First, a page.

SAN FRANCISCO — One after another the scoreless innings accumulated, and as the onset of dusk splashed a lavender streak over the water, a strange new feeling crept through San Francisco Bay: tension.
Mike Nelson/European Pressphoto Agency
Hosting three previous games here this week, the San Francisco Giants had stuck closely to a carefree pattern, scoring early and scoring big, to establish a lasting tone of revelry inside AT&T Park. They beat the St. Louis Cardinals twice, 6-1 and 9-0, to earn their World Series berth. They then downed the Detroit Tigers, 8-3, during Game 1 on Wednesday night. It was, in all, a rollicking good time.
But even if the tightly contested Game 2 possessed a wholly different mood, the end results — deafening cheers, swirling orange towels, contented fans — were the same, as the Giants slipped away with a 2-0 win, earning their first run, which was all they needed, on a run-scoring double-play ball late in the game. Afterward, the Giants and their fans felt another different sensation, because for the first time in 2012, they had a solid lead in a playoff series. The teams meet again at Comerica Park in Detroit for Game 3 Saturday night.
The tension did not break until the seventh inning. Hunter Pence started things by slipping a single through the left side of infield. Brandon Belt came up against reliever Drew Smyly and drew a walk. After that, Gregor Blanco tried to push a sacrifice bunt down the third-base line and came up instead with an infield single when the ball came to a stop inside the chalk.
With the bases loaded, Brandon Crawford drilled a grounder to Omar Infante, who was playing deep and opted to turn the double play, letting the go-ahead run score.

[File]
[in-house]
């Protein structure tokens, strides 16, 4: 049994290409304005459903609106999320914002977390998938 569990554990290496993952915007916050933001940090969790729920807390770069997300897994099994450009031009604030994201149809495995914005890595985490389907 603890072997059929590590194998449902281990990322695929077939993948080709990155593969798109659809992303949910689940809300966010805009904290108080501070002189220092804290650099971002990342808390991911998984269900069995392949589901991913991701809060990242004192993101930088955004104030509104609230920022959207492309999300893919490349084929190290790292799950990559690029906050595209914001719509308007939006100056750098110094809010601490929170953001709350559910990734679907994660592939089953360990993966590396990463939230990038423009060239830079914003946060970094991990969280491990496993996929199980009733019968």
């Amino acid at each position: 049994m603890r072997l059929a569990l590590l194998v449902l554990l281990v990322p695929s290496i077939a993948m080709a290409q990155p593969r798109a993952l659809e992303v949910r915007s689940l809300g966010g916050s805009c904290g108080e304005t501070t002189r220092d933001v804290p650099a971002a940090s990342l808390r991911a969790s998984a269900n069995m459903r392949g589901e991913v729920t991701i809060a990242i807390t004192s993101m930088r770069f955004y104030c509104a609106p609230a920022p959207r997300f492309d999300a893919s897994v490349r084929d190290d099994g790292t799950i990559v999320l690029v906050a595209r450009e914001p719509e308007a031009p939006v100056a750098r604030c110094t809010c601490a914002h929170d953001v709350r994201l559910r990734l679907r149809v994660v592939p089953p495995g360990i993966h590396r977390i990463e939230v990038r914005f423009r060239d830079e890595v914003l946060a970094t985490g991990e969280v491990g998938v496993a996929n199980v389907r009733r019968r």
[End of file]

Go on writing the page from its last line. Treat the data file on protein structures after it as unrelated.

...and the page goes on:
That produced the loudest cheer of the game. There was excitement before that, to be sure, but on this night there were no towering home runs, no swashbuckling rallies. Taking their place were bang-bang outs, close calls, near misses and a long string of zeroes. That continued one recent staff trend for the Giants: the team’s starters are 5-0 with a 0.55 earned run average in the last five games.
The Giants looked like they were in trouble in the second inning. Madison Bumgarner hit Prince Fielder on the right arm with a pitch and then gave up a hard-hit ball down the left-field line to Delmon Young. The ball careened off the wall there, sending Gregor Blanco the wrong way and emboldening Gene Lamont, the Tigers’ third-base coach, to wave Fielder home. But the relay from Blanco to second baseman Marco Scutaro to catcher Buster Posey was perfect, and Fielder was punched out on a sweeping tag.
Fielder protested, crouching down before popping up again and crossing his arms over his chest. Jim Leyland, the Tigers’ manager, came out to argue, too. Television cameras afterward showed Fielder pacing the dugout, cursing loudly to himself.
The bottom of that inning produced a nervous moment, when Blanco lined a changeup from Doug Fister, the Tigers’ starter, back toward the mound. Fister could not get his 6-foot-8 frame out of the way, and the ball glanced off the ride side of his head, looping high into center field for a single.
Fister, looking unfazed, remained in the game and received a round of applause from the home crowd. He gave up a walk after that, loading the bases. But he induced a popup from Bumgarner, who failed to give the Giants a fifth straight game in which their starting pitcher drove home a run.
Bumgarner provided a glistening outing on the mound, one that seemed unlikely before the game. The 23-year-old Bumgarner was making his first appearance since his Oct. 14 loss against the St. Louis Cardinals. Over his two starts this postseason, he managed only eight total innings while giving up 15 hits and 10 runs. The Giants attributed the bad outing to some mechanical issues, which they tried to fix over subsequent days.
If Thursday’s results were an indicator, something was fixed. Bumgarner zoomed down the Tigers’ order, allowing two hits over seven scoreless innings, striking out eight. Starting pitchers for the Giants have allowed a total of two runs during the team’s last five games.
Fister, 28, a native of nearby Merced, Calif., matched him for most of the way, allowing one base runner from the third inning through the sixth. He was removed, 114 pitches under his belt, after allowing a single to Pence to open the seventh, and he was charged with the run when Pence came around.
Pence floated a sacrifice fly to right field off Octavio Dotel in the eight, providing slim insurance. The runs proved sufficient, as the Giants’ bullpen held on, pitching for once this week with tension filling the park until the last out. Bucking another recent trend, the Giants charged to a commanding series lead.